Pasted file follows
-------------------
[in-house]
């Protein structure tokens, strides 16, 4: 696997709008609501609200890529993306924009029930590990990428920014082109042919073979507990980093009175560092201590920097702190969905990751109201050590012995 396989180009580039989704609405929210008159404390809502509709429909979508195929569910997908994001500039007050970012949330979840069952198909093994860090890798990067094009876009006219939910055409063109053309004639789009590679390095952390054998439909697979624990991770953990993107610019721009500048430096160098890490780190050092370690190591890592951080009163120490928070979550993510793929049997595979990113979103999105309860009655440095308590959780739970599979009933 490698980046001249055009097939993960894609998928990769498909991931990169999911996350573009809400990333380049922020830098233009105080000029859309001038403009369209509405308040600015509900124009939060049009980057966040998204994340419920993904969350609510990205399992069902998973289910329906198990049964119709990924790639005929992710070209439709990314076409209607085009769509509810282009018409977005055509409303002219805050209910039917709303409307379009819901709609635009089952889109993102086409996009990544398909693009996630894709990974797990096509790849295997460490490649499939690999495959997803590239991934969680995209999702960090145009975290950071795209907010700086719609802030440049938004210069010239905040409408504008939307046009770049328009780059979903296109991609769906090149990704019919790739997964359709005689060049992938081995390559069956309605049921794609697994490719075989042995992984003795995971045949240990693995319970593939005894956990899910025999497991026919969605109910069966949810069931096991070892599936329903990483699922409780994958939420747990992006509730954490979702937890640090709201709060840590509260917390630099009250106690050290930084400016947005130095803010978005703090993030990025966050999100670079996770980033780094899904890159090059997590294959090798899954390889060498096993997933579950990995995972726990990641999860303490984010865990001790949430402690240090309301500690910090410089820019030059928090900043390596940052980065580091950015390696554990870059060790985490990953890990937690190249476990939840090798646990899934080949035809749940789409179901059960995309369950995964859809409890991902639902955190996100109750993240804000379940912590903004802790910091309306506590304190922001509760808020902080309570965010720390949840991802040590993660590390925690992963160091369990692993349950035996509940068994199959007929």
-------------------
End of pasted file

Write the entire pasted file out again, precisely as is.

[in-house]
């Protein structure tokens, strides 16, 4: 696997709008609501609200890529993306924009029930590990990428920014082109042919073979507990980093009175560092201590920097702190969905990751109201050590012995 396989180009580039989704609405929210008159404390809502509709429909979508195929569910997908994001500039007050970012949330979840069952198909093994860090890798990067094009876009006219939910055409063109053309004639789009590679390095952390054998439909697979624990991770953990993107610019721009500048430096160098890490780190050092370690190591890592951080009163120490928070979550993510793929049997595979990113979103999105309860009655440095308590959780739970599979009933 490698980046001249055009097939993960894609998928990769498909991931990169999911996350573009809400990333380049922020830098233009105080000029859309001038403009369209509405308040600015509900124009939060049009980057966040998204994340419920993904969350609510990205399992069902998973289910329906198990049964119709990924790639005929992710070209439709990314076409209607085009769509509810282009018409977005055509409303002219805050209910039917709303409307379009819901709609635009089952889109993102086409996009990544398909693009996630894709990974797990096509790849295997460490490649499939690999495959997803590239991934969680995209999702960090145009975290950071795209907010700086719609802030440049938004210069010239905040409408504008939307046009770049328009780059979903296109991609769906090149990704019919790739997964359709005689060049992938081995390559069956309605049921794609697994490719075989042995992984003795995971045949240990693995319970593939005894956990899910025999497991026919969605109910069966949810069931096991070892599936329903990483699922409780994958939420747990992006509730954490979702937890640090709201709060840590509260917390630099009250106690050290930084400016947005130095803010978005703090993030990025966050999100670079996770980033780094899904890159090059997590294959090798899954390889060498096993997933579950990995995972726990990641999860303490984010865990001790949430402690240090309301500690910090410089820019030059928090900043390596940052980065580091950015390696554990870059060790985490990953890990937690190249476990939840090798646990899934080949035809749940789409179901059960995309369950995964859809409890991902639902955190996100109750993240804000379940912590903004802790910091309306506590304190922001509760808020902080309570965010720390949840991802040590993660590390925690992963160091369990692993349950035996509940068994199959007929």